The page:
By day he works as a town planner, after hours he tackles his specialist craft of wood carving. Here we caught up with artist Jack Massey before he opened his first exhibition at Weswal Gallery in Tamworth, which wraps up on July 22.
ON THE outskirts of Tamworth in a corrugated iron shed, a reserved wood carver quietly whittles away.
A lathe, empty tomato cans filled with varnish and woodworking tools line the walls, alongside three sets of golf clubs that stand at attention near the door.
Following in the footsteps of his father, Steve, and grandfather, John, for Jack Massey, woodworking is in his blood.
“Dad was always in the shed making something, I grew up with him in the shed making stuff and as soon as I got the knack for it I kept going with it," he said.
“My grandfather made some incredible things, and dad always made everything in the home – it’s flushed through the generations I think.”
His style is crisp and modern, but every piece is starkly different, bespoke from the last.
“That creativity is a pin point for me, obviously town planning can be a mundane profession so coming back, putting my mind’s creativity to work is something I highly value,” Mr Massey said.
“It’s varying each design, every coffee table, every dining table, every spoon even is never going to be the same so they’re individual.”
By day, Mr Massey works as a town planner, it’s technical, precise, strategic – everything his craft is not.
Raw edges jut out from asymmetrical tabletops, perfectly polished legs are dotted with imperfect twisted knots.
Sourcing his woods from Gunnedah and Singleton, his trained eye can always find the perfect piece.
“Landcape is a big inspiration, when someone looks at a tree they just see a tree, whereas if I look at a tree I can see how big the trunk is, what can be made out of that tree,” he said.
Embedded in the wood, each growth ring marks a complete cycle of seasons – a year in the tree’s life.
Much like people, major events leave their impressions, adequate moisture and a long growing season result in a wide ring, while drought-stricken trees leave a very narrow one.
With Mr Massey’s work comes a history, both his family’s and the change of seasons that bore an affect on the tree he crafts into something new.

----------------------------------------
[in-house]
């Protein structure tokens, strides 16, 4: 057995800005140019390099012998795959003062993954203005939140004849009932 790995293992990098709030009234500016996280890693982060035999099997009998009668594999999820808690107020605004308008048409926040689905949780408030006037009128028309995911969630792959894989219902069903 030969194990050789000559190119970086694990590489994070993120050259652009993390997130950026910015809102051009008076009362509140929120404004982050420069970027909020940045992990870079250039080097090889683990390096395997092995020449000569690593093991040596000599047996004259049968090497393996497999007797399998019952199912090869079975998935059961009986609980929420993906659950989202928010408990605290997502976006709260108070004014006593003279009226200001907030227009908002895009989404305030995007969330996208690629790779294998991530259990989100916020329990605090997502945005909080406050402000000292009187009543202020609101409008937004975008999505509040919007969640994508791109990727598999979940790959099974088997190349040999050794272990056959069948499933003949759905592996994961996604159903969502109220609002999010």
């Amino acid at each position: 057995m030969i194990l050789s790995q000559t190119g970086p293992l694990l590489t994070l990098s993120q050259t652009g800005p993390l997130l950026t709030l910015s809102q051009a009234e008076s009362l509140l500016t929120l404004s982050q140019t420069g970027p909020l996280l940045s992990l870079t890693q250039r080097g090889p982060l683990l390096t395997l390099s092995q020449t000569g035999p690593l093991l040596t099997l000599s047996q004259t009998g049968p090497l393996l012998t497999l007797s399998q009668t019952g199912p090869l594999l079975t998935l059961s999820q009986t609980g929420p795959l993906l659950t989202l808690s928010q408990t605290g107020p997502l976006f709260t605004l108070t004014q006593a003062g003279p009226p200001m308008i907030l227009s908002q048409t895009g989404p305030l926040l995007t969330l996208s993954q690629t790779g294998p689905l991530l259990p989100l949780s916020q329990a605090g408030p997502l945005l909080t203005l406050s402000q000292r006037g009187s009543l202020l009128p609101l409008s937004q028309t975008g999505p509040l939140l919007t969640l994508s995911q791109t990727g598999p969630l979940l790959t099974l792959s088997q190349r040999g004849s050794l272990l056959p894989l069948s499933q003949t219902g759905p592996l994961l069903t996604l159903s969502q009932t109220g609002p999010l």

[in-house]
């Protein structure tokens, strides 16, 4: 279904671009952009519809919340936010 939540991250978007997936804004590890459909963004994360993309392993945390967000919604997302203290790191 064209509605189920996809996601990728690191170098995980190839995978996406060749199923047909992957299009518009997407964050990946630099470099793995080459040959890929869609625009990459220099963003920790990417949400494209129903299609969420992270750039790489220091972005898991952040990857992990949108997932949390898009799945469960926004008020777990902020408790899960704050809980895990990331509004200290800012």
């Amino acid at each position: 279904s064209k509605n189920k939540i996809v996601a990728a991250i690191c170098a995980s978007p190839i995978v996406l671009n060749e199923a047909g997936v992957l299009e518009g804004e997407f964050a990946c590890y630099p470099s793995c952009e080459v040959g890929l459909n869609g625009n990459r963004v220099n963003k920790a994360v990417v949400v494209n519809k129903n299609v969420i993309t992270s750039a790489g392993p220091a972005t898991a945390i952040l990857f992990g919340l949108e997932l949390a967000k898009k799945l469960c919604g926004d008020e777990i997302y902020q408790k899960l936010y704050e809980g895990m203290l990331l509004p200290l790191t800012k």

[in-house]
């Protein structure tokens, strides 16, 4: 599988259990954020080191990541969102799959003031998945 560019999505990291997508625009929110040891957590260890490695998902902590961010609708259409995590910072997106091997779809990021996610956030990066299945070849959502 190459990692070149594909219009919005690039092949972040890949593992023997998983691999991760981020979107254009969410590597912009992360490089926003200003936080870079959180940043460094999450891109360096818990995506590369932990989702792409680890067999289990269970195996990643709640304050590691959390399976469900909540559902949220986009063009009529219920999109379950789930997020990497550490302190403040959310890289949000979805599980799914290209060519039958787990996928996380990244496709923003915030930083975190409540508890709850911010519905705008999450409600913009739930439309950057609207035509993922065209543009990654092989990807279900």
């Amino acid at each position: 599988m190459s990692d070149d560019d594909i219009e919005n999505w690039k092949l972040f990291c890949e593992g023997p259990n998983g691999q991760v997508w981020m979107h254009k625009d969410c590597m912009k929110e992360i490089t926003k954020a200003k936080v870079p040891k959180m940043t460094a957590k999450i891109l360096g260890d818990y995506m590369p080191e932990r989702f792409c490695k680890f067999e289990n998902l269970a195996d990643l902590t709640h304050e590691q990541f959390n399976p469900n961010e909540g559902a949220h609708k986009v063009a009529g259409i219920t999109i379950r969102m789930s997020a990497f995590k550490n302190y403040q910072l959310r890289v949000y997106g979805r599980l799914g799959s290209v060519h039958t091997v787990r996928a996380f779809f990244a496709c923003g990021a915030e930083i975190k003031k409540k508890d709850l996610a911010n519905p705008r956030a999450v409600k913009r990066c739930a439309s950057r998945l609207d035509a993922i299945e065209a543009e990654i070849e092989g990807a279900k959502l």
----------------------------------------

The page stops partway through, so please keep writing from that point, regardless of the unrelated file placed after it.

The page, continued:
His grandfather, John, worked in wood management roles for Boral Timber, overseeing the buying of timber for telegraph poles among other things.
His father is a dentist and has been since university, but shares the shed with Mr Massey for his own woodworking projects.
Mr Massey started taking woodwork seriously at high school, when he made his own pool table for his Higher School Certificate project.
“Ever since then I fell in love with it and kept going with it,” he said.
“I was making the odd thing here and there, and then a couple of years ago my now-fiance Claudia said why don’t you sell a few things – and from there I started making things for people.
“Then Weswal Gallery and a few other places started to pick up my work.”
Compared with the days of his grandfather, who created a lot of functional, traditional marquetry, Mr Massey takes his designs to Instagram – where he has a loyal following of more than 3600 people.
“I think if my grandfather saw this he would love that I’m still doing it,” he said.
Mr Massey said it’s proof the old-fashioned way is still in-fashion.
“I think woodworking is making a resurgence,” he said.
“Obviously the cheaper manufacturers have put a dent in it, but I think nowadays people are starting to appreciate handmade local stuff and I’m really starting to get a lot more feedback in that regard.”
Mr Massey’s pieces are on display at the Weswal Gallery at the top of Brisbane Street in Tamworth opening until July 22. Entry is free.